What is Your Value Add?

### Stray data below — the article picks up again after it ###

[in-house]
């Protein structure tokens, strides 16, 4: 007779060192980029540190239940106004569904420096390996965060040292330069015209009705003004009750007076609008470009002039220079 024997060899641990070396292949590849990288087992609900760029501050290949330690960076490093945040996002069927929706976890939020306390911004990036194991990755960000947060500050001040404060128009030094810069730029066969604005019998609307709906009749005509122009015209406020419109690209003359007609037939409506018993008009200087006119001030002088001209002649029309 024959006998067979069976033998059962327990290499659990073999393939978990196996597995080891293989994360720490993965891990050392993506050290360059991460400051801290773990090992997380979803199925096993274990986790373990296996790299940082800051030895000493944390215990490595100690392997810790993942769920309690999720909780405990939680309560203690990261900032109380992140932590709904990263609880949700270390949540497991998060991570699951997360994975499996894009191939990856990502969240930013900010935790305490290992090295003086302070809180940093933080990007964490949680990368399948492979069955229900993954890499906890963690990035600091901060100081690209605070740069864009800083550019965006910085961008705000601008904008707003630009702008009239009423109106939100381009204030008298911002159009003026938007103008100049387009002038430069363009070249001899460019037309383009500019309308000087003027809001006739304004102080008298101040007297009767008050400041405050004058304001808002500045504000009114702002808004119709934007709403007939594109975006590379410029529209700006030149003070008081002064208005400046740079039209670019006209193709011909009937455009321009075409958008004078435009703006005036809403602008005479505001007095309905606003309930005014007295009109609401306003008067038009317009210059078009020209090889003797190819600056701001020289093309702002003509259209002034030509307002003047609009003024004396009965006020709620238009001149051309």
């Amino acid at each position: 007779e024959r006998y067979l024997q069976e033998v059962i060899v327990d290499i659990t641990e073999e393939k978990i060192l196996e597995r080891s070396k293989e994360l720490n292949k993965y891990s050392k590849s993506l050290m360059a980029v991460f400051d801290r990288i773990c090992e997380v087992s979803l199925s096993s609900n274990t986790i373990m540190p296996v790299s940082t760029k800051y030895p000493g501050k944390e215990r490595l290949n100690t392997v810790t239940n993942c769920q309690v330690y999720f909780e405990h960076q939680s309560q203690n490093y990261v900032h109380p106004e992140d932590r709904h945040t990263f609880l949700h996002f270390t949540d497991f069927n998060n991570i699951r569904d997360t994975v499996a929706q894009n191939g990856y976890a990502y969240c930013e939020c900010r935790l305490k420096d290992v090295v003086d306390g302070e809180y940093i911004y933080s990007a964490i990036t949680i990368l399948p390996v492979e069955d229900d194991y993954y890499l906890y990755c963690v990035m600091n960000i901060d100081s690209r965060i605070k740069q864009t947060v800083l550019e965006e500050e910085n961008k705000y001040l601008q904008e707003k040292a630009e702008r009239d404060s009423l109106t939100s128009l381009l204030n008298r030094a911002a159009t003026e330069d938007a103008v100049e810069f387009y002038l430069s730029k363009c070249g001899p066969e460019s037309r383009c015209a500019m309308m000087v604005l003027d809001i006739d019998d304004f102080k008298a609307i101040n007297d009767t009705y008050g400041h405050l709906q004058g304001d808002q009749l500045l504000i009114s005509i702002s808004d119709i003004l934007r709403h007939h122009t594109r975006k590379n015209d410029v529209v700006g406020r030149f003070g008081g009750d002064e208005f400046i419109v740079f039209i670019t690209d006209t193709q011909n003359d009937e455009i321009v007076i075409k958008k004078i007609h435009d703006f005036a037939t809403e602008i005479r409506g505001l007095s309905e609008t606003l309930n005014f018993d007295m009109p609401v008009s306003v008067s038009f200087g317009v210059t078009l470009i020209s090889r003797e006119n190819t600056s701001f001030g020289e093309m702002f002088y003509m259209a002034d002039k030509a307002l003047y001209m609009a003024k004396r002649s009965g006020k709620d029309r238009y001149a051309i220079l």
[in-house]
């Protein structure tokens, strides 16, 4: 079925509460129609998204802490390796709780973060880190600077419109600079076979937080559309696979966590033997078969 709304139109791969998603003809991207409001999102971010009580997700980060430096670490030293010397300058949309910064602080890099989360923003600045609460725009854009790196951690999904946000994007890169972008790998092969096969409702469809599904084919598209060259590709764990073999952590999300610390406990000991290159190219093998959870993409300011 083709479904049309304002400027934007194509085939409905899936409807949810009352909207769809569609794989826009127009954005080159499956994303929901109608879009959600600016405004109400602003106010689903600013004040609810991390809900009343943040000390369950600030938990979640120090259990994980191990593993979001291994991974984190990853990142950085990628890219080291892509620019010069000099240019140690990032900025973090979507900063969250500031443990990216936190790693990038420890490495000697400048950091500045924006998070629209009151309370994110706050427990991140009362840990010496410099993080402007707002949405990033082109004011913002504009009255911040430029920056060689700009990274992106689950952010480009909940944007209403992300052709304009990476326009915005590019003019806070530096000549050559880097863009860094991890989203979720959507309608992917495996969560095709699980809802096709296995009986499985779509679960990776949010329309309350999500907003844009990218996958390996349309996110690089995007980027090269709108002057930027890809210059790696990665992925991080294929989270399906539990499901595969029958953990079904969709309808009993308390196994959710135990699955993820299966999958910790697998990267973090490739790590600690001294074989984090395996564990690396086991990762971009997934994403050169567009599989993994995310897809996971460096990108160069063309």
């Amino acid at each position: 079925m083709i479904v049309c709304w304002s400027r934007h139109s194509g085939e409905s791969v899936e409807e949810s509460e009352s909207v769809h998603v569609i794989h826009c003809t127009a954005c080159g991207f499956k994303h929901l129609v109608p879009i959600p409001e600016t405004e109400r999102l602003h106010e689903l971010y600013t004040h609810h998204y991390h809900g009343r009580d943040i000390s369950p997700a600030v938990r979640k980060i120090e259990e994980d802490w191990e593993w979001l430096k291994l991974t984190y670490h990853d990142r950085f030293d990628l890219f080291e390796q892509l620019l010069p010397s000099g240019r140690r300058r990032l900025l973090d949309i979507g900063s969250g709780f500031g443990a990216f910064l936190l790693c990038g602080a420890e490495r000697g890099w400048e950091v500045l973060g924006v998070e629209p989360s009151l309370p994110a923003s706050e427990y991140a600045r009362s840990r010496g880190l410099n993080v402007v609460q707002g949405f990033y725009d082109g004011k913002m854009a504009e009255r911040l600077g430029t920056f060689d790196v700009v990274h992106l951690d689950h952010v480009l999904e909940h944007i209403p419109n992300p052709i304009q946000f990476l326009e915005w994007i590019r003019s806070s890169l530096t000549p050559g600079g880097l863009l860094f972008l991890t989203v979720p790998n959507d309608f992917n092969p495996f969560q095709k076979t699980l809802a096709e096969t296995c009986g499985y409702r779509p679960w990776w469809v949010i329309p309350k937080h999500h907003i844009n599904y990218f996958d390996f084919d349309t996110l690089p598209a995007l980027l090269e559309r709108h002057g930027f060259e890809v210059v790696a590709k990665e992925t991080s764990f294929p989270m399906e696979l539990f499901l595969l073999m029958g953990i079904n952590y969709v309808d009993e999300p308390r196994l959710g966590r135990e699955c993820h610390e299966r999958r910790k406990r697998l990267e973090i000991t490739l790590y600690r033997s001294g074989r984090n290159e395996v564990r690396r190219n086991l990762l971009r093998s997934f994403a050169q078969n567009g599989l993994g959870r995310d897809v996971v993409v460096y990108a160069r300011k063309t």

Figure out what the real estate wholesaler’s “Value Add” is and you too can make money in Real Estate. I’m not sure where I first heard the expression “Value Add” – I think it was when I was a consultant for the Corporate New Ventures Team at Proctor and Gamble. We were big on buzz words back then like; “ideation”, ” key take-aways”; “peel back the onion” and “30,000 foot view”;- all sorts of insider expressions that let others know we really knew what we were talking about and we were, well, consultants. I have to admit I still use these expressions in planning meetings today, although my planning meetings are much more informal these days and are more likely than not to be held with a few small confidants like my wife and close business friends. But I still love to use a white board and dry erase markers. When I can write ideas down they become more concrete – and approachable. The concept of “value- add” requires us to define not just our right to succeed in a project, but just what we are bringing to the table to justify a margin contribution. At P and G, I was taught that the conglomerates vast size and marketing muscle was not a right to succeed, nor was being first to market a right to succeed. A “value add” had to be present and sustainable, scalable and offer a benefit to each customer – not just to the market or to the companies bottom line. The soap, for example, had to actually clean better or last longer. This over riding concept has served the company well. A few months ago I was approached by an old friend in the Fort Myers real estate business. He was suddenly gung-ho on a multilevel market concept. He invited me to a presentation at a local hotel. I went because of our past friendship. At the meeting he talked about leveraging people, not money, and selling to friends various products that they were already buying anyway: like satellite TV service, cell phone service, and vitamins. I asked him simple questions; “What’s your value ad?” “What are you contributing to this process?” He did not quite understand that not having a value add would ensure that his business was not sustainable. He stressed I did not really have to DO anything. Sales people down my stream would sell. I did not need a value add. But I understand that in order for my customers to use me, the must need me for the added value I bring to the proposition. Ok. Let’s talk real estate, Fort Myers,Florida, Real estate From our Downtown Fort Myers office, Market America Realty and Investments Inc. is selling homes to wholesalers, end users, and landlords. The expression wholesalers is perhaps not the proper term, but if you wish you can call these folks flippers, dealers, or money men. The foreclosure deals we now handle bring in multiple offers in wide price ranges. I can usually tell when the buyer will be an occupant by where the price of the offer is in relationship to other offers- but not always. The investors that are going to resell the property know they need to add value to the property, and they know well where their margins and therefore offering prices, need to be. The “value add” the wholesalers offer is this: 1. Inventory. Just like you would rather go to one store to buy clothes than a few dozen manufacturers, so you would rather go one seller for homes. They know how to buy the home that consumers will occupy. 2. Renovation. Many of the homes they buy require sprucing up – some just paint and cleaning, some more extensive renovation. 3. Repackaging. This is a big one. The wholesaler buys for cash and will sell to someone who needs to borrow money. He “repackages” the home to better sell it. 4. Patience. When the wholesaler buys he has to move very quickly. He inspects in mere days and closes in as little as a week. When he sells his home to the end user, he adds patience – he will wait for the buyer to inspect, insure, probe, and finance. 5. Knowledge. Just like the store that only buys items for his shelves that he knows his customers want, so goes the real estate wholesaler. He buys the homes that are in demand, he has studied the market and knows what to buy, where the quality is and how to identify these homes. He also knows what his customers needs are regarding financing, closing, insurance, and warranties. The reputable wholesalers use their knowledge of the market, and strong agencies like Market America Realty and Investments, Inc. to help them find their properties. They pay for this service by making sure the agencies get paid commissions or fees for their work. Smart buyers these days are offering their buyers fees to their agents to locate the best homes over and above commissions paid by the sellers. Here are some techniques we use to locate homes for our investor buyers: * Statistical analysis. We divide our market into ZIP codes + four. In each plus four zone we review closings over the last three months. We do this on a trailing basis daily then compare this average price per square foot with daily new offerings that we get either on the MLS or from the banks lists we receive in that plus four zone. By 10 AM every morning this gives us the homes we need to look at personally. For example if the average sold price per square foot for that zone over the past three months is $60, and the new home on the market that day is $44 – we need to look closely at that offering. * Up Close and Personal. Once we have our prospective homes we need to figure out if the statistics are swayed by pools, age, or other factors not readily apparent. One of our agents familiar with that territory visits the home. Where ever possible we do an initial inspection for things like Chinese drywall, presence of appliances, and other salient factors like vandalism or mold. * Short Sales. We know the short sale process, do in-house loan modifications and deal directly with the banks to affect the sales and closing process. We make offers for our clients and work the bank, the property, and the seller during the long process. Our client’s money is patient; the investor does not need quick answers. When we approach the bank with a short sale offer, we have compiled every document and the answer to every question the bank will have. In the package presented to the bank is a BPO, complete financial statements, a hardship letter, listing agreement and marketing history, and a solid cash offer with no contingencies along with proof of funds. We like the short sale part of the business very much, because often these are homes that have struggled for months to be sold. We can make the sale happen. * BFB. We prepare a one page summary of what the investor is looking to buy. What his exit strategy is, what locations he wants, perhaps what ages, size, or style of houses he is most interested in. This BFB (Basis for a Buy) document becomes our template in our search. But it is also a living document that can be changed as market conditions change. I can’t tell you how many people call me up and tell me to just find them a “good deal”; ” You know”, they will say, “One I can make a lot of money on” This is not good enough for me or anyone on our team. We need to come to a meeting of the minds before a search is conducted and properties offered. * Kiss a lot of Frogs. Early in the process we may have to present many properties and indeed many offers to zero in on the targets. Often is it through “kissing a lot of Frogs’ that we are able to make the most accurate BFB sheet. * Know the whole journey. You have heard it before and I will tell you again: You make your money when you buy not when you sell. Smart investors know their exit strategy and every step along the way to the exit. They know their costs of holding, of improving, of taxes, insurance, etc. They give us a margin they are targeting and we will ADVISE them of our opinion of the exit sales prices. Our customers set these parameters, we do not. * Network. One of my clients used the expression, “Target Rich Environment” to describe the real estate opportunities out there. What he meant is that there are many many properties to look at. In order to weed out the gems from the fools gold, we need to use all the tools at our disposal. I have mentioned some of them above. The most important tool in my arsenal, however, is the network of sellers, brokers, agents, and investors that my team and I have developed mutual trust and respect with over the years. For me its about relationships and enjoying the trust that has taken years to develop. Ok, so you are just one person looking to buy one house at today’s bargain prices.. What do you do? Number one; hook up with an experienced broker like us. (Call me and I will suggest one or two!) Number two, sit down with your advisor and work on the BFB – build on your objectives and your exit strategy. Then be prepared to compete with the big guys. Short inspection periods, strong offers, completed paperwork, and patience. Examine your worst case scenarios. If you can still sleep with the worst case – your probably are on the right track. Get a handle on and define your expectations and be sure to share those expectations with your advisors. Making money is real estate was never easy – although it may at one time have seemed that way. Remember, people don’t make money without adding value. What’s your value add? Gregg Fous – www.marketamericarealty.com<http: />